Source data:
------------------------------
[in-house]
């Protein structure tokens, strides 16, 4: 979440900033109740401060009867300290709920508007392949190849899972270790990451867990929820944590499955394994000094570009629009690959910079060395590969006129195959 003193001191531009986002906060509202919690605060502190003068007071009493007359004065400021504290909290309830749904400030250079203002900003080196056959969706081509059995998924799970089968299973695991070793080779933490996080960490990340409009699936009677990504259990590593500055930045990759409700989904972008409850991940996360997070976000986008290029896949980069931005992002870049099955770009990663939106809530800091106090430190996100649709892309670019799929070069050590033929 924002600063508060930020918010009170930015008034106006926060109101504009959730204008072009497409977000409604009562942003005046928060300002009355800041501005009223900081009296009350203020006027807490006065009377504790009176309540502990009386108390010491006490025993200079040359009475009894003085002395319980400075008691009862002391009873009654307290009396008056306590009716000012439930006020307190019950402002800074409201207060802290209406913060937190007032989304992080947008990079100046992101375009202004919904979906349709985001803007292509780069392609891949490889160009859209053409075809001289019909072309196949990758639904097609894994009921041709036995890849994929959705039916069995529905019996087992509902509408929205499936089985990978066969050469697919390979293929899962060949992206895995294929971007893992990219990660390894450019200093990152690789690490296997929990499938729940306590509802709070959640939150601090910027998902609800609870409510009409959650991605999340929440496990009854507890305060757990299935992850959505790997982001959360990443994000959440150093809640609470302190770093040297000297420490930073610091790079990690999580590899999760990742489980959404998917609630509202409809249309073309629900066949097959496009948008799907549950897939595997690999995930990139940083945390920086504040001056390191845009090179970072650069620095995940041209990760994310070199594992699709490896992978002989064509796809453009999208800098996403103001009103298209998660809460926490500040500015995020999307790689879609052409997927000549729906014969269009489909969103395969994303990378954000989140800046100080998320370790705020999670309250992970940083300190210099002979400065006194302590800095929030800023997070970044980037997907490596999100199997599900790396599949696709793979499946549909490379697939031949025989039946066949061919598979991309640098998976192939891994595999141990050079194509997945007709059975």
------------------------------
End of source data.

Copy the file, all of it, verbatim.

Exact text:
[in-house]
């Protein structure tokens, strides 16, 4: 979440900033109740401060009867300290709920508007392949190849899972270790990451867990929820944590499955394994000094570009629009690959910079060395590969006129195959 003193001191531009986002906060509202919690605060502190003068007071009493007359004065400021504290909290309830749904400030250079203002900003080196056959969706081509059995998924799970089968299973695991070793080779933490996080960490990340409009699936009677990504259990590593500055930045990759409700989904972008409850991940996360997070976000986008290029896949980069931005992002870049099955770009990663939106809530800091106090430190996100649709892309670019799929070069050590033929 924002600063508060930020918010009170930015008034106006926060109101504009959730204008072009497409977000409604009562942003005046928060300002009355800041501005009223900081009296009350203020006027807490006065009377504790009176309540502990009386108390010491006490025993200079040359009475009894003085002395319980400075008691009862002391009873009654307290009396008056306590009716000012439930006020307190019950402002800074409201207060802290209406913060937190007032989304992080947008990079100046992101375009202004919904979906349709985001803007292509780069392609891949490889160009859209053409075809001289019909072309196949990758639904097609894994009921041709036995890849994929959705039916069995529905019996087992509902509408929205499936089985990978066969050469697919390979293929899962060949992206895995294929971007893992990219990660390894450019200093990152690789690490296997929990499938729940306590509802709070959640939150601090910027998902609800609870409510009409959650991605999340929440496990009854507890305060757990299935992850959505790997982001959360990443994000959440150093809640609470302190770093040297000297420490930073610091790079990690999580590899999760990742489980959404998917609630509202409809249309073309629900066949097959496009948008799907549950897939595997690999995930990139940083945390920086504040001056390191845009090179970072650069620095995940041209990760994310070199594992699709490896992978002989064509796809453009999208800098996403103001009103298209998660809460926490500040500015995020999307790689879609052409997927000549729906014969269009489909969103395969994303990378954000989140800046100080998320370790705020999670309250992970940083300190210099002979400065006194302590800095929030800023997070970044980037997907490596999100199997599900790396599949696709793979499946549909490379697939031949025989039946066949061919598979991309640098998976192939891994595999141990050079194509997945007709059975």